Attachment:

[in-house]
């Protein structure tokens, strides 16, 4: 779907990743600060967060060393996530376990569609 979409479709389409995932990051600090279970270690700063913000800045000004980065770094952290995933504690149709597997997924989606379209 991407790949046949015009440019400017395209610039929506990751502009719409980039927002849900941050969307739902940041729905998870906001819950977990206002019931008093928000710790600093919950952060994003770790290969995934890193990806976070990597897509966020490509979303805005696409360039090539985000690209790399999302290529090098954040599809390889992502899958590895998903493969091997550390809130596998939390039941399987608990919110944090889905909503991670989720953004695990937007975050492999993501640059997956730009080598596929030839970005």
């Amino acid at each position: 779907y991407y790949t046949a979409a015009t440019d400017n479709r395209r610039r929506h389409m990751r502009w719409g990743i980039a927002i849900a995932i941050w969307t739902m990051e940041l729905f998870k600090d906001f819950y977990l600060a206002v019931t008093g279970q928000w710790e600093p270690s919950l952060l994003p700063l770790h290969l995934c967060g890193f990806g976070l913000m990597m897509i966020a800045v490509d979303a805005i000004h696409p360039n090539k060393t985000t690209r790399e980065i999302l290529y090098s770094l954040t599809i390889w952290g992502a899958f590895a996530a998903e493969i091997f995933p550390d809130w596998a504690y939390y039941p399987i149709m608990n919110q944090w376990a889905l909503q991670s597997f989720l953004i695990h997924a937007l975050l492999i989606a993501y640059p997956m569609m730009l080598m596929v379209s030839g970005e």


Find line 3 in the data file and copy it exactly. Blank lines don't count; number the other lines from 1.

């Amino acid at each position: 779907y991407y790949t046949a979409a015009t440019d400017n479709r395209r610039r929506h389409m990751r502009w719409g990743i980039a927002i849900a995932i941050w969307t739902m990051e940041l729905f998870k600090d906001f819950y977990l600060a206002v019931t008093g279970q928000w710790e600093p270690s919950l952060l994003p700063l770790h290969l995934c967060g890193f990806g976070l913000m990597m897509i966020a800045v490509d979303a805005i000004h696409p360039n090539k060393t985000t690209r790399e980065i999302l290529y090098s770094l954040t599809i390889w952290g992502a899958f590895a996530a998903e493969i091997f995933p550390d809130w596998a504690y939390y039941p399987i149709m608990n919110q944090w376990a889905l909503q991670s597997f989720l953004i695990h997924a937007l975050l492999i989606a993501y640059p997956m569609m730009l080598m596929v379209s030839g970005e």